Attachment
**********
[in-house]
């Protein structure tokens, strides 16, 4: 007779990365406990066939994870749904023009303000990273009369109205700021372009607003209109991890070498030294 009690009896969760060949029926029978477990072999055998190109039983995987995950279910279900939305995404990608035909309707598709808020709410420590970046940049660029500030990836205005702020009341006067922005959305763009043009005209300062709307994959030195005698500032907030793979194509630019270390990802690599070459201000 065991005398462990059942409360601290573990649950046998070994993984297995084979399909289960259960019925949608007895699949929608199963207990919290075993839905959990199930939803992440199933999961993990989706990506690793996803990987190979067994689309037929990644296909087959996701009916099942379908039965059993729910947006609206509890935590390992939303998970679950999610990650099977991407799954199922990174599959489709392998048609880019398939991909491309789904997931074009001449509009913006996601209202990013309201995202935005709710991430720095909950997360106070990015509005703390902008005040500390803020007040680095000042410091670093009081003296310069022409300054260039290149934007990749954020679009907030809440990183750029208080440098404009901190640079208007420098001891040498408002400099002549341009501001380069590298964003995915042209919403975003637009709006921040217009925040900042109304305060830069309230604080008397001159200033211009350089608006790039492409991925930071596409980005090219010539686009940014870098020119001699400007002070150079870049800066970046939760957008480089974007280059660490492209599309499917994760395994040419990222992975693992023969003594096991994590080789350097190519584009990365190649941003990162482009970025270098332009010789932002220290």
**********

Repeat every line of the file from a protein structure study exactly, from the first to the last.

[in-house]
């Protein structure tokens, strides 16, 4: 007779990365406990066939994870749904023009303000990273009369109205700021372009607003209109991890070498030294 009690009896969760060949029926029978477990072999055998190109039983995987995950279910279900939305995404990608035909309707598709808020709410420590970046940049660029500030990836205005702020009341006067922005959305763009043009005209300062709307994959030195005698500032907030793979194509630019270390990802690599070459201000 065991005398462990059942409360601290573990649950046998070994993984297995084979399909289960259960019925949608007895699949929608199963207990919290075993839905959990199930939803992440199933999961993990989706990506690793996803990987190979067994689309037929990644296909087959996701009916099942379908039965059993729910947006609206509890935590390992939303998970679950999610990650099977991407799954199922990174599959489709392998048609880019398939991909491309789904997931074009001449509009913006996601209202990013309201995202935005709710991430720095909950997360106070990015509005703390902008005040500390803020007040680095000042410091670093009081003296310069022409300054260039290149934007990749954020679009907030809440990183750029208080440098404009901190640079208007420098001891040498408002400099002549341009501001380069590298964003995915042209919403975003637009709006921040217009925040900042109304305060830069309230604080008397001159200033211009350089608006790039492409991925930071596409980005090219010539686009940014870098020119001699400007002070150079870049800066970046939760957008480089974007280059660490492209599309499917994760395994040419990222992975693992023969003594096991994590080789350097190519584009990365190649941003990162482009970025270098332009010789932002220290």